Fast acting relief in therapy?

Clients often report that they feel better even after their first session in all styles of psychotherapy …


One: The relief of having taken action to help yourself.

Social psychology researchers have described hope as being made up of “agency” and “pathways”. Taking concrete action by beginning therapy establishes a feeling there is something to be done about your problem and that you are a person able to do it. This creates hope.

Two: The comfort of feeling that a professional is involved who can understand your situation and offer resources to help.

The psychological experiences of anxiety and depression often interfer with a person's cognitive ability or motivation to look at their situation and search for solutions. Depression slows down the body physically. It may be difficult to get out of bed or out of the house to do even the things that you know are good for you. Anxiety may lead to rumination, repetitive or circular thinking. Anxious insistence on safety at any price rules out many possible solutions to the anxiety producing situation. The anxiety or hopelessness can be catching. Friends and family can be infected by the same ineffective patterns of thought and lose their ability to contribute helpfully. Conversational contact with a person who has professional experience and knows what steps to take is often very calming and reassuring.

Three: The experience of speaking about your disturbing or shameful experience and discovering that it can be compassionately accepted by another person is healing.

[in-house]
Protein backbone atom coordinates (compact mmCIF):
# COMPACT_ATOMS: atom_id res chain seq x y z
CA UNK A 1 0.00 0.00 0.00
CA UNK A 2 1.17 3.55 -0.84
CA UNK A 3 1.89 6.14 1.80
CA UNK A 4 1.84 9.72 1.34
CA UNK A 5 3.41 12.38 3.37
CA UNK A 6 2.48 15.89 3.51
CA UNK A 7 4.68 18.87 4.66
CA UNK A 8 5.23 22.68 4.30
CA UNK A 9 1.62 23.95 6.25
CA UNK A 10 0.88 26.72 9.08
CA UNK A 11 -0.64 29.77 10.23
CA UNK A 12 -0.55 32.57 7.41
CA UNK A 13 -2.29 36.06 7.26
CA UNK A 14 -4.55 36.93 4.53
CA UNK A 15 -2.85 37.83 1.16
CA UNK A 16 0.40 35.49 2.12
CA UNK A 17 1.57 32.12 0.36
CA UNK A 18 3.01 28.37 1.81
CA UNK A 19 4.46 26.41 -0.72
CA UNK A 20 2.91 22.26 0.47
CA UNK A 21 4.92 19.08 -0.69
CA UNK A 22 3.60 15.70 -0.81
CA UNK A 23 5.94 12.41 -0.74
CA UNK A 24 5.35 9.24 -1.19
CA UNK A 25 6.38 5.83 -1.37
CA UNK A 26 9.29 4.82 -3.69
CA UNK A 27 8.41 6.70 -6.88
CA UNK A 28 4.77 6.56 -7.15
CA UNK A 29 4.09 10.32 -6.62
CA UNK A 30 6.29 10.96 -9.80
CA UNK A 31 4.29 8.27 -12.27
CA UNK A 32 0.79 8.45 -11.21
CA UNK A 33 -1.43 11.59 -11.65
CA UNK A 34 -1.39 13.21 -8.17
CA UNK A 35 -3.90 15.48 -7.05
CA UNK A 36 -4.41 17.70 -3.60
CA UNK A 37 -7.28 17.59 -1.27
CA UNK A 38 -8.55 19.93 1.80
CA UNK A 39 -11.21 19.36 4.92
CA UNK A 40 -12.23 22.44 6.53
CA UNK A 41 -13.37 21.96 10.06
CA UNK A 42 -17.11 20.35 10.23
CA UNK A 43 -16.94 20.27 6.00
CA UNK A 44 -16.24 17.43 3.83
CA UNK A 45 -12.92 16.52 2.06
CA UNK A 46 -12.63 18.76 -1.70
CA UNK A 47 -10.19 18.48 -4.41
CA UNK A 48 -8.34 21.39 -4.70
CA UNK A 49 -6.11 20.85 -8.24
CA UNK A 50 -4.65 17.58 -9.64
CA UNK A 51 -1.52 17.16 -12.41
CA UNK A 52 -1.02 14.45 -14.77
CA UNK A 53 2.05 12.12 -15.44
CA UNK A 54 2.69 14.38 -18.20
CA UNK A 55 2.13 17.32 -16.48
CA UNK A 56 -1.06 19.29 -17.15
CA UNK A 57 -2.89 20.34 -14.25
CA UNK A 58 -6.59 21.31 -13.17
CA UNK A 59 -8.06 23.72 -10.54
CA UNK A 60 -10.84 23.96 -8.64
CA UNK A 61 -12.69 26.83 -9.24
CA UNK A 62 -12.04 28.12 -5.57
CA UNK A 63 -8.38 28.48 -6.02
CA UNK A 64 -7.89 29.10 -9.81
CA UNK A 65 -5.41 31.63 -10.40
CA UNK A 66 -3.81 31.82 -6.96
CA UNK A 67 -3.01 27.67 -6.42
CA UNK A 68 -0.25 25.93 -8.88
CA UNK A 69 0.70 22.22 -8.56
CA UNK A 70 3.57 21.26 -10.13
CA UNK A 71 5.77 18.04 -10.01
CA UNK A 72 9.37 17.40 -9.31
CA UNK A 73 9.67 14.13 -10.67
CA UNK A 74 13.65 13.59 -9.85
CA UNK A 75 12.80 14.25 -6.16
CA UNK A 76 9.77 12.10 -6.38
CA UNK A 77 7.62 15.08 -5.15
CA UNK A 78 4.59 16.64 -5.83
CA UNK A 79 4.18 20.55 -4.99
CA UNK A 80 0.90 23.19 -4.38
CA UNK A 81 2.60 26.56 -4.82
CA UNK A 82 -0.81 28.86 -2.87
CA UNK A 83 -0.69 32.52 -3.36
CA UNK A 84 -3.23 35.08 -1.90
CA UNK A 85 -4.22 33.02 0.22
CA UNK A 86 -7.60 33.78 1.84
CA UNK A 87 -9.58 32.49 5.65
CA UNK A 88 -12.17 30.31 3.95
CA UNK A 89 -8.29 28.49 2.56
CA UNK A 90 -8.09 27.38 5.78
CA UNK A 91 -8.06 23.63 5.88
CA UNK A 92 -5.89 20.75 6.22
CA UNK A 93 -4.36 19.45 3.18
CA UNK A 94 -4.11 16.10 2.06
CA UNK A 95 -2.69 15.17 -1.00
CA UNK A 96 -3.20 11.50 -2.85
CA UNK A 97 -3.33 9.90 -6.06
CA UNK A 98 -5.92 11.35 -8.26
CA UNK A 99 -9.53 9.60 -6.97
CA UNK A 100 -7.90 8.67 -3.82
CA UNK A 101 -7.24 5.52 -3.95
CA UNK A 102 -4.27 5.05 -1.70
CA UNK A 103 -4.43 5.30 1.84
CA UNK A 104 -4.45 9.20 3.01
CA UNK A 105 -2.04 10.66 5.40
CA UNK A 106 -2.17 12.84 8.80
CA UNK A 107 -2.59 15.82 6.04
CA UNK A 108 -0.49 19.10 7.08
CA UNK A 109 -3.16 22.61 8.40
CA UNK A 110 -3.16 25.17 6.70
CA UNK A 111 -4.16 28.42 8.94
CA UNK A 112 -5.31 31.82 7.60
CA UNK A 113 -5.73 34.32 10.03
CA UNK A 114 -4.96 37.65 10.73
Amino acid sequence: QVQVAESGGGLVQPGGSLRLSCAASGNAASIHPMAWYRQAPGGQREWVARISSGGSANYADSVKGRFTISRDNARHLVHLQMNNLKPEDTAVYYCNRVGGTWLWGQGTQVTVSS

Feelings of difference and isolation that come with the keeping of important secrets are a major intensifier of psychological distress.

  • Hearing from an expert that others also feel as you do also reduces painful shame and isolation.

Shame, anger and other unacceptable emotions may simply be stamped down and looked away from. rather than being dealt with effect or constructively. When we try to keep distracting experiences out of our minds, we also prevent ourselves from working to change or repair our situation.

  • Describing and naming your experience often makes it less frightening and unmanageable.

Psychological distress is a common human experience.

Almost no one will be able to get through a normal human life without having periods of anxiety, depression, or self-doubt. It is part of human emotional life to sometimes feel emotionally weak or out of control. These experiences exist on a continuum from mild to intense and from fleeting to life-long.

Statistically, most of these episodes resolve them within a reasonable period of time but if you feel that you are trapped in a state of emotional distress and are not able to work your way out by yourself, it may be helpful to look for help from a trained psychologist, counselor or other mental health practitioner

Many other people have walked these difficult paths before you … and the trail out is not unknown.